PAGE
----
The New Testament relates that many people of the time naturally did not believe such a thing was possible.  Most people met this belief in Christ’s resurrection was largely met with disbelief, ridicule, and suspicion.

Paul was traveling through Athens and had this experience,

Paul, standing in the middle of the Areopagus, said: “Men of Athens … [God] has fixed a day on which he will judge the world in righteousness by a man whom he has appointed, and of this, he has given assurance to all men by raising Him from the dead.” Now when they heard of the resurrection of the dead, some mocked. (Acts 17:22, 31-32.)

People in the ancient world knew the common experience that when people die – they stay dead.  Scriptures illustrate three reasons why even though most ancient people would not believe a resurrection was a possibility – some believed,

The Empty Tomb

One of the best-attested facts of ancient history is the empty tomb.  Even authors such as the atheist Bart Ehrman believe in the empty tomb writing,

All of our sources agree that Jesus was dead and buried and that on the third day his tomb was empty.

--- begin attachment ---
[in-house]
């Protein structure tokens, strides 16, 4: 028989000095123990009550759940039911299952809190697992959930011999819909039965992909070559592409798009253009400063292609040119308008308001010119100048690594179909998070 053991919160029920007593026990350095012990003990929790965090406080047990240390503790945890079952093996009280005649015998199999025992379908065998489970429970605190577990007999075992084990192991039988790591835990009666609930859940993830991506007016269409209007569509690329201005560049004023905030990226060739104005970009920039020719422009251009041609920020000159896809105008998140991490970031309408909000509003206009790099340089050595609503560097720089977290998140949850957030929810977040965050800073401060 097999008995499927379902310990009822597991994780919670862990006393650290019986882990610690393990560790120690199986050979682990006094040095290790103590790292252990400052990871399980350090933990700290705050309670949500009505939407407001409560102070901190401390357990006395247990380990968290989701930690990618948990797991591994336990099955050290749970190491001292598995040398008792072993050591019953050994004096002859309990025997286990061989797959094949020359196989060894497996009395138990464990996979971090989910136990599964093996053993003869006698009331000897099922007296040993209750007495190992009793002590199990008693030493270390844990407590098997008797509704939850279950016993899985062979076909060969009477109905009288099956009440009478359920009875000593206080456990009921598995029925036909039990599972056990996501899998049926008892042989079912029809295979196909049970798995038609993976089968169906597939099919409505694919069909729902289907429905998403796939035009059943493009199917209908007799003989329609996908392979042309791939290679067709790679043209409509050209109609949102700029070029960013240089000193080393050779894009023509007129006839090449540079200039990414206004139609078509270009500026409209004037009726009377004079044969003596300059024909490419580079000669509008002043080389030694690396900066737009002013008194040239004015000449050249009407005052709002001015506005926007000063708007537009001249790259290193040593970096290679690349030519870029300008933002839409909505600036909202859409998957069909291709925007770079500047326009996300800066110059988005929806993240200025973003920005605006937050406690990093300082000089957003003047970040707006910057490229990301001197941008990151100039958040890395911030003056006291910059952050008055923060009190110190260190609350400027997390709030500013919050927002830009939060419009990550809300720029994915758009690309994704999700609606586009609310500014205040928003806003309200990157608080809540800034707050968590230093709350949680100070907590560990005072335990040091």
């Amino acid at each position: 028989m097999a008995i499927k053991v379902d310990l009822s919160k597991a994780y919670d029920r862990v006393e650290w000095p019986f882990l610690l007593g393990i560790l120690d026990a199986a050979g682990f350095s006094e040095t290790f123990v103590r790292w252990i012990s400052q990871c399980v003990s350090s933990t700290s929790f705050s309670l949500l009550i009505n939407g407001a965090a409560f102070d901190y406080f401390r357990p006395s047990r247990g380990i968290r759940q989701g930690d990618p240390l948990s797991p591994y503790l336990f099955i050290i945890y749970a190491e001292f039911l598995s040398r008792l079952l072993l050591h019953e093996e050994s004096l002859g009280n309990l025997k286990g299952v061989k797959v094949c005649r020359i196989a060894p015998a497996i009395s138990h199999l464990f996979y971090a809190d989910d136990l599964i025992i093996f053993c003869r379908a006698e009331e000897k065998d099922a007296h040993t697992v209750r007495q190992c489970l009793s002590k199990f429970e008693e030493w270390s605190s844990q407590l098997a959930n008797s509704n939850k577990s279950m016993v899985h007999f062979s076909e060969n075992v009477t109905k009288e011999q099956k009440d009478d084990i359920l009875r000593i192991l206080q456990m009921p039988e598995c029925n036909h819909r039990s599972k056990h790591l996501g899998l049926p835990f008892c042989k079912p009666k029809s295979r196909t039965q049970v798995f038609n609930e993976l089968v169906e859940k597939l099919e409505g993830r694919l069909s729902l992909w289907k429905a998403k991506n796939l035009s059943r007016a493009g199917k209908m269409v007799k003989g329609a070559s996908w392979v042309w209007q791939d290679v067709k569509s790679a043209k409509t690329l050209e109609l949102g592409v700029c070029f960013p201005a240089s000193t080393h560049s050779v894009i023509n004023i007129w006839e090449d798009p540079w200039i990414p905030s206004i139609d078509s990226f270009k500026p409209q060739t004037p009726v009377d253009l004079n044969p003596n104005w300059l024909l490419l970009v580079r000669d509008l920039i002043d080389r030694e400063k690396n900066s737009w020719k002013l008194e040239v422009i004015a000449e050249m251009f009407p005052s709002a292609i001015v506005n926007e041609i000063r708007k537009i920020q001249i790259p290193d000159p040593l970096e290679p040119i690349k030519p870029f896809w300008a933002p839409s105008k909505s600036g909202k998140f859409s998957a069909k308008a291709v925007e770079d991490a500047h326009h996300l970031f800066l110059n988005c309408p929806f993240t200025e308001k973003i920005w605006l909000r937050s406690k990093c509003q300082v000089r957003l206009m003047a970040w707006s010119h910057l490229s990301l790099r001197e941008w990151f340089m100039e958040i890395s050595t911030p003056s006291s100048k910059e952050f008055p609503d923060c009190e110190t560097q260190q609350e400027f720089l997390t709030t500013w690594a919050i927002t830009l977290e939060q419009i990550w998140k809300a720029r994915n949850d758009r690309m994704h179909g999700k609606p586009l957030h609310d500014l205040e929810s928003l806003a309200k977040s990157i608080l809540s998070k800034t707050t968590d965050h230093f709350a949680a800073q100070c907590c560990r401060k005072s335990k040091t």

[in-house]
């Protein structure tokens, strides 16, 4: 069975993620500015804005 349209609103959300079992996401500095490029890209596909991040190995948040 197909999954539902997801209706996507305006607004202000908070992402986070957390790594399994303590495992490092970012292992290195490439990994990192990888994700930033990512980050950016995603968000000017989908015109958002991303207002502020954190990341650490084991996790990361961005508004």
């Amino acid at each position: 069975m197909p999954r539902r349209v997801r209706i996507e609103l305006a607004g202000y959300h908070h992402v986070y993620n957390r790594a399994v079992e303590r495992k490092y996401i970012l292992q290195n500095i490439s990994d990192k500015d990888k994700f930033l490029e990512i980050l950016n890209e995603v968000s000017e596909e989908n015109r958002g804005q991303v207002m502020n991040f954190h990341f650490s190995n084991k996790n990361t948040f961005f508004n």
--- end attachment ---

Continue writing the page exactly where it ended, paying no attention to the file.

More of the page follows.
All four of the gospels portray the tomb as empty on Easter morning.  The Gospel of John puts it this way,

Now on the first day of the week, Mary Magdalene came to the tomb early, while it was still dark, and saw the stone had been taken away from the tomb.  So she ran and went to Simon Peter and the other disciple, the one whom Jesus loved, and said to them, “They have taken the Lord out of the tomb, and we do not know where they have laid him.” Peter then came out with the other disciple, and they went toward the tomb. They both ran, but the other disciple outran Peter and reached the tomb first, and stooping to look in, he saw the linen cloths lying there, but he did not go in. Then, Simon Peter came, following him, and went into the tomb; he saw the linen cloths lying, and the napkin, which had been on his head, not lying with the linen cloths but rolled up in a place by itself. Then the other disciple, who reached the tomb first, also went in, and he saw and believed; for as yet they did not know the scripture, that he must rise from the dead. Then the disciples went back to their houses. (John 20:2-10).